US 5596535 A
A semiconductor storage device equipped with redundant circuits designed to increase the operating speed and to simplify the layout by providing for the detection of the storage of a faulty address and access to the faulty address so as to substitute a spare word line for a faulty word line. The semiconductor storage device includes a MOSFET for causing current to flow through a pair of fuse means by a complementary address signal at one end of a fuse means corresponding to each bit of the faulty address. The other end thereof is connected to a wired OR logic so as to generate a decision signal. The fuse means corresponding to the MOSFET which is turned on by the faulty address signal is cut off to store a faulty address. The faulty address storage and comparison units can be formed with the pair of fuses and the MOSFET. High-speed operation and a high-density layout in the form of a matrix can thus be achieved efficiently by switching the faulty circuit to a spare circuit while the normal decoder is operating.
1. A semiconductor storage device comprising a pair of fuses for each bit of an address signal, a MOSFET transistor connected to one end of each fuse for supplying each fuse with electric current, an inverter connecting each MOSFET transistor with the respective true and complement address signal for each fuse, the other end of each fuse for one set of address signals being connected together to form a wired OR configuration, and a decoder circuit for selecting between a normal storage circuit and a redundant circuit depending upon the condition of the signal on the wired OR configuration, the fuses being arranged in a linear matrix.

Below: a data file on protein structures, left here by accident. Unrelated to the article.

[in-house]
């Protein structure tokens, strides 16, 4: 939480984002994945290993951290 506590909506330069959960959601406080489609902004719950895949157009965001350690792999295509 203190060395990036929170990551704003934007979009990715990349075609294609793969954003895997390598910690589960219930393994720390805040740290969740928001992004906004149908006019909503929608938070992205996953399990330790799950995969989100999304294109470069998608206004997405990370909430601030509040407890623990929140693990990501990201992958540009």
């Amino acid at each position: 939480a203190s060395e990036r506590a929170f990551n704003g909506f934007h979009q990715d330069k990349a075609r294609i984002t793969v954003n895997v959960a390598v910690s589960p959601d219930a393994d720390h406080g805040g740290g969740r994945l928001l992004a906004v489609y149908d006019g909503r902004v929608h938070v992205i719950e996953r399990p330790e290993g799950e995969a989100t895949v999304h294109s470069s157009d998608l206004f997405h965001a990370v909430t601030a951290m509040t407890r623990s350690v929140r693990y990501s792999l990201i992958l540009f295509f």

The present invention relates to a semiconductor storage device and technology effectively applicable to a redundant circuit for detecting the storage of a faulty address and access to the faulty address in, for example, a dynamic RAM (Random Access Memory).
There is a dynamic RAM which is designed to redress faulty bits or faulty data lines by providing spare word or bit lines (which may also be called data or digit lines). For example, in Japanese laid-open Patent Application No. 214699/1991 the art of redressing the defects of such a dynamic RAM is described.